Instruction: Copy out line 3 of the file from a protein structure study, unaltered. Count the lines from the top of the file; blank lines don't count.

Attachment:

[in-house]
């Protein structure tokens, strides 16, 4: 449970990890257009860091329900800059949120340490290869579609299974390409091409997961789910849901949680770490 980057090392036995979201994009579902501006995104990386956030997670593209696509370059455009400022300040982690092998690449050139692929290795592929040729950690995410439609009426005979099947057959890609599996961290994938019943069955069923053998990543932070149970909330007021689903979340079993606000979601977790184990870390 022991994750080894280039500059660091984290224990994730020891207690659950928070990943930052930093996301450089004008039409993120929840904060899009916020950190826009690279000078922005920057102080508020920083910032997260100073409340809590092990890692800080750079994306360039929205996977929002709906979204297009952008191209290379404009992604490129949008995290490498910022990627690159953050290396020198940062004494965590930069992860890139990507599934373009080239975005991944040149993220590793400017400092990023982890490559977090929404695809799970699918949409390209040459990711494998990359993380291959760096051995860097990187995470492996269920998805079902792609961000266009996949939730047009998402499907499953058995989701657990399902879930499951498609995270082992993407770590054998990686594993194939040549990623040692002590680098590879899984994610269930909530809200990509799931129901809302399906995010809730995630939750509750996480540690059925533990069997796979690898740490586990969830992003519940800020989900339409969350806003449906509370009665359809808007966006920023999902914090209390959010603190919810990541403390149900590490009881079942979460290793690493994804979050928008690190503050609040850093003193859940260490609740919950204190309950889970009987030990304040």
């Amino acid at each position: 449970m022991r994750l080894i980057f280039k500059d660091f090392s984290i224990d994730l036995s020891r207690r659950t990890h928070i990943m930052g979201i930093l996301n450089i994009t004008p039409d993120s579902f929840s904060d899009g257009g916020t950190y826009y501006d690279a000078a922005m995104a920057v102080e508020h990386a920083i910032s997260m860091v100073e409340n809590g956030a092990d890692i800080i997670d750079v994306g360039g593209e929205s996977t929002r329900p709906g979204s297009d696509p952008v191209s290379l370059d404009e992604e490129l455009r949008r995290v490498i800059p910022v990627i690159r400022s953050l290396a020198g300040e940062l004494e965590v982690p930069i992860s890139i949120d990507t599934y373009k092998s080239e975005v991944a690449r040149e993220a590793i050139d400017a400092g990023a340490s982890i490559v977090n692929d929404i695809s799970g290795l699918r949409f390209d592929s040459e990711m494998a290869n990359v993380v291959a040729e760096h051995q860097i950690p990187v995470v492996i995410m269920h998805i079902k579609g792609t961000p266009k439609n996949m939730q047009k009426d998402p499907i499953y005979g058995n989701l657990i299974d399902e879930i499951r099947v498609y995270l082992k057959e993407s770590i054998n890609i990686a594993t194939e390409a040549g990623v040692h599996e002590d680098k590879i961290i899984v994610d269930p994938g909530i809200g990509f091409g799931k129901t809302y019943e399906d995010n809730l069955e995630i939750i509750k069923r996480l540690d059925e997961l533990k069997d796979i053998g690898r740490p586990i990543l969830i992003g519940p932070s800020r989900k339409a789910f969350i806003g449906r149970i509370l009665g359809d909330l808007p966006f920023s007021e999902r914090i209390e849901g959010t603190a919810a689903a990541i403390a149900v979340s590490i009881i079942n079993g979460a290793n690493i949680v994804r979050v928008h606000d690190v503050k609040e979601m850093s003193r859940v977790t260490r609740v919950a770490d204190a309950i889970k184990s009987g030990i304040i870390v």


């Amino acid at each position: 449970m022991r994750l080894i980057f280039k500059d660091f090392s984290i224990d994730l036995s020891r207690r659950t990890h928070i990943m930052g979201i930093l996301n450089i994009t004008p039409d993120s579902f929840s904060d899009g257009g916020t950190y826009y501006d690279a000078a922005m995104a920057v102080e508020h990386a920083i910032s997260m860091v100073e409340n809590g956030a092990d890692i800080i997670d750079v994306g360039g593209e929205s996977t929002r329900p709906g979204s297009d696509p952008v191209s290379l370059d404009e992604e490129l455009r949008r995290v490498i800059p910022v990627i690159r400022s953050l290396a020198g300040e940062l004494e965590v982690p930069i992860s890139i949120d990507t599934y373009k092998s080239e975005v991944a690449r040149e993220a590793i050139d400017a400092g990023a340490s982890i490559v977090n692929d929404i695809s799970g290795l699918r949409f390209d592929s040459e990711m494998a290869n990359v993380v291959a040729e760096h051995q860097i950690p990187v995470v492996i995410m269920h998805i079902k579609g792609t961000p266009k439609n996949m939730q047009k009426d998402p499907i499953y005979g058995n989701l657990i299974d399902e879930i499951r099947v498609y995270l082992k057959e993407s770590i054998n890609i990686a594993t194939e390409a040549g990623v040692h599996e002590d680098k590879i961290i899984v994610d269930p994938g909530i809200g990509f091409g799931k129901t809302y019943e399906d995010n809730l069955e995630i939750i509750k069923r996480l540690d059925e997961l533990k069997d796979i053998g690898r740490p586990i990543l969830i992003g519940p932070s800020r989900k339409a789910f969350i806003g449906r149970i509370l009665g359809d909330l808007p966006f920023s007021e999902r914090i209390e849901g959010t603190a919810a689903a990541i403390a149900v979340s590490i009881i079942n079993g979460a290793n690493i949680v994804r979050v928008h606000d690190v503050k609040e979601m850093s003193r859940v977790t260490r609740v919950a770490d204190a309950i889970k184990s009987g030990i304040i870390v």